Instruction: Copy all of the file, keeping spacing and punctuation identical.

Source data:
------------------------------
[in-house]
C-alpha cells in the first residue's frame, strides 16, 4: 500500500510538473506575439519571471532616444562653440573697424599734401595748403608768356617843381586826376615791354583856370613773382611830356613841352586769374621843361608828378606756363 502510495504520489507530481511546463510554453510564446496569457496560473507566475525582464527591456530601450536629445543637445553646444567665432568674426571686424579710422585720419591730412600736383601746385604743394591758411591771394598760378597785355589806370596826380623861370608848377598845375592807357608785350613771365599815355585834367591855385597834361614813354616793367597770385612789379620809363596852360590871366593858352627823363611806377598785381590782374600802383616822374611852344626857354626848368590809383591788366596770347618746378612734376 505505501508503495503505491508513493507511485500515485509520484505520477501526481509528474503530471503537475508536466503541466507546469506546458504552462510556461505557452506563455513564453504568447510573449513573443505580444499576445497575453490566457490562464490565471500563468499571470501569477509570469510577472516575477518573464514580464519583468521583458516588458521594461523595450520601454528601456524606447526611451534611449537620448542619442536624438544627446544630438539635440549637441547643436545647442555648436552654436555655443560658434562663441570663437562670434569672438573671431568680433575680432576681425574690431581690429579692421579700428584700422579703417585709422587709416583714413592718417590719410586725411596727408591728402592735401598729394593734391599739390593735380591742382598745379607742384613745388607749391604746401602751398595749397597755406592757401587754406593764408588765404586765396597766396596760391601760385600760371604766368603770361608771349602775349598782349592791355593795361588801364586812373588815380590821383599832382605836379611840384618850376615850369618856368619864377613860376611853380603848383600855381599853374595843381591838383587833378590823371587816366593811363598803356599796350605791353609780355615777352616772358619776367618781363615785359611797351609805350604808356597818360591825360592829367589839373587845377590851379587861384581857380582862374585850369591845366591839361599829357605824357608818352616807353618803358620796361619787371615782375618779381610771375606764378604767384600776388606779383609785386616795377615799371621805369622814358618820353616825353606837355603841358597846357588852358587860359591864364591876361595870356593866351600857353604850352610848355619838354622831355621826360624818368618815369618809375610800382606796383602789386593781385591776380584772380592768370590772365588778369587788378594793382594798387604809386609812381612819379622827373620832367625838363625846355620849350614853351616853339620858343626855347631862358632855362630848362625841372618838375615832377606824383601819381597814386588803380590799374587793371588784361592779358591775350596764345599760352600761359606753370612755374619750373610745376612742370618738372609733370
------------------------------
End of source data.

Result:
[in-house]
C-alpha cells in the first residue's frame, strides 16, 4: 500500500510538473506575439519571471532616444562653440573697424599734401595748403608768356617843381586826376615791354583856370613773382611830356613841352586769374621843361608828378606756363 502510495504520489507530481511546463510554453510564446496569457496560473507566475525582464527591456530601450536629445543637445553646444567665432568674426571686424579710422585720419591730412600736383601746385604743394591758411591771394598760378597785355589806370596826380623861370608848377598845375592807357608785350613771365599815355585834367591855385597834361614813354616793367597770385612789379620809363596852360590871366593858352627823363611806377598785381590782374600802383616822374611852344626857354626848368590809383591788366596770347618746378612734376 505505501508503495503505491508513493507511485500515485509520484505520477501526481509528474503530471503537475508536466503541466507546469506546458504552462510556461505557452506563455513564453504568447510573449513573443505580444499576445497575453490566457490562464490565471500563468499571470501569477509570469510577472516575477518573464514580464519583468521583458516588458521594461523595450520601454528601456524606447526611451534611449537620448542619442536624438544627446544630438539635440549637441547643436545647442555648436552654436555655443560658434562663441570663437562670434569672438573671431568680433575680432576681425574690431581690429579692421579700428584700422579703417585709422587709416583714413592718417590719410586725411596727408591728402592735401598729394593734391599739390593735380591742382598745379607742384613745388607749391604746401602751398595749397597755406592757401587754406593764408588765404586765396597766396596760391601760385600760371604766368603770361608771349602775349598782349592791355593795361588801364586812373588815380590821383599832382605836379611840384618850376615850369618856368619864377613860376611853380603848383600855381599853374595843381591838383587833378590823371587816366593811363598803356599796350605791353609780355615777352616772358619776367618781363615785359611797351609805350604808356597818360591825360592829367589839373587845377590851379587861384581857380582862374585850369591845366591839361599829357605824357608818352616807353618803358620796361619787371615782375618779381610771375606764378604767384600776388606779383609785386616795377615799371621805369622814358618820353616825353606837355603841358597846357588852358587860359591864364591876361595870356593866351600857353604850352610848355619838354622831355621826360624818368618815369618809375610800382606796383602789386593781385591776380584772380592768370590772365588778369587788378594793382594798387604809386609812381612819379622827373620832367625838363625846355620849350614853351616853339620858343626855347631862358632855362630848362625841372618838375615832377606824383601819381597814386588803380590799374587793371588784361592779358591775350596764345599760352600761359606753370612755374619750373610745376612742370618738372609733370